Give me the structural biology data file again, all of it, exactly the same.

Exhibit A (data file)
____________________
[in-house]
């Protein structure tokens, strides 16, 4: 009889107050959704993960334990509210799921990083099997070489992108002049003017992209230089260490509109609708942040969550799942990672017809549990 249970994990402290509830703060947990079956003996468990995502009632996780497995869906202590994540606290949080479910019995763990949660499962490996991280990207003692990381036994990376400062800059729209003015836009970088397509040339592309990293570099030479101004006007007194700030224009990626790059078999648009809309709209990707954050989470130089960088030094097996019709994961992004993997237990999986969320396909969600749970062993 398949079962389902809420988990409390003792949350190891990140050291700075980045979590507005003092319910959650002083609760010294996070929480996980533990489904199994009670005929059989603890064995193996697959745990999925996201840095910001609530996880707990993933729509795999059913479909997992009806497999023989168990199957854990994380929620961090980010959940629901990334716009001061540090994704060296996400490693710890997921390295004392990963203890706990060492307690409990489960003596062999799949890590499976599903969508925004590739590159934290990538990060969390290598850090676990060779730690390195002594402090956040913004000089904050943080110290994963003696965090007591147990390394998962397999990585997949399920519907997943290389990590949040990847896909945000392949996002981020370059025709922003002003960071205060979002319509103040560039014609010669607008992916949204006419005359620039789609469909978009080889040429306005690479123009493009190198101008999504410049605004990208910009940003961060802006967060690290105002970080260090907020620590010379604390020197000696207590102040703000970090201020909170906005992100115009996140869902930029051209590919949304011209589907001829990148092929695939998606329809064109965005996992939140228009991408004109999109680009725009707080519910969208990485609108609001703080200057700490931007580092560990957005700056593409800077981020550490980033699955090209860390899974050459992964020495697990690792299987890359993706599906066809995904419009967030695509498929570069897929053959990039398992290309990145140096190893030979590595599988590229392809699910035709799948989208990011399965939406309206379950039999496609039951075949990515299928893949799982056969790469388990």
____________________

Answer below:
[in-house]
């Protein structure tokens, strides 16, 4: 009889107050959704993960334990509210799921990083099997070489992108002049003017992209230089260490509109609708942040969550799942990672017809549990 249970994990402290509830703060947990079956003996468990995502009632996780497995869906202590994540606290949080479910019995763990949660499962490996991280990207003692990381036994990376400062800059729209003015836009970088397509040339592309990293570099030479101004006007007194700030224009990626790059078999648009809309709209990707954050989470130089960088030094097996019709994961992004993997237990999986969320396909969600749970062993 398949079962389902809420988990409390003792949350190891990140050291700075980045979590507005003092319910959650002083609760010294996070929480996980533990489904199994009670005929059989603890064995193996697959745990999925996201840095910001609530996880707990993933729509795999059913479909997992009806497999023989168990199957854990994380929620961090980010959940629901990334716009001061540090994704060296996400490693710890997921390295004392990963203890706990060492307690409990489960003596062999799949890590499976599903969508925004590739590159934290990538990060969390290598850090676990060779730690390195002594402090956040913004000089904050943080110290994963003696965090007591147990390394998962397999990585997949399920519907997943290389990590949040990847896909945000392949996002981020370059025709922003002003960071205060979002319509103040560039014609010669607008992916949204006419005359620039789609469909978009080889040429306005690479123009493009190198101008999504410049605004990208910009940003961060802006967060690290105002970080260090907020620590010379604390020197000696207590102040703000970090201020909170906005992100115009996140869902930029051209590919949304011209589907001829990148092929695939998606329809064109965005996992939140228009991408004109999109680009725009707080519910969208990485609108609001703080200057700490931007580092560990957005700056593409800077981020550490980033699955090209860390899974050459992964020495697990690792299987890359993706599906066809995904419009967030695509498929570069897929053959990039398992290309990145140096190893030979590595599988590229392809699910035709799948989208990011399965939406309206379950039999496609039951075949990515299928893949799982056969790469388990």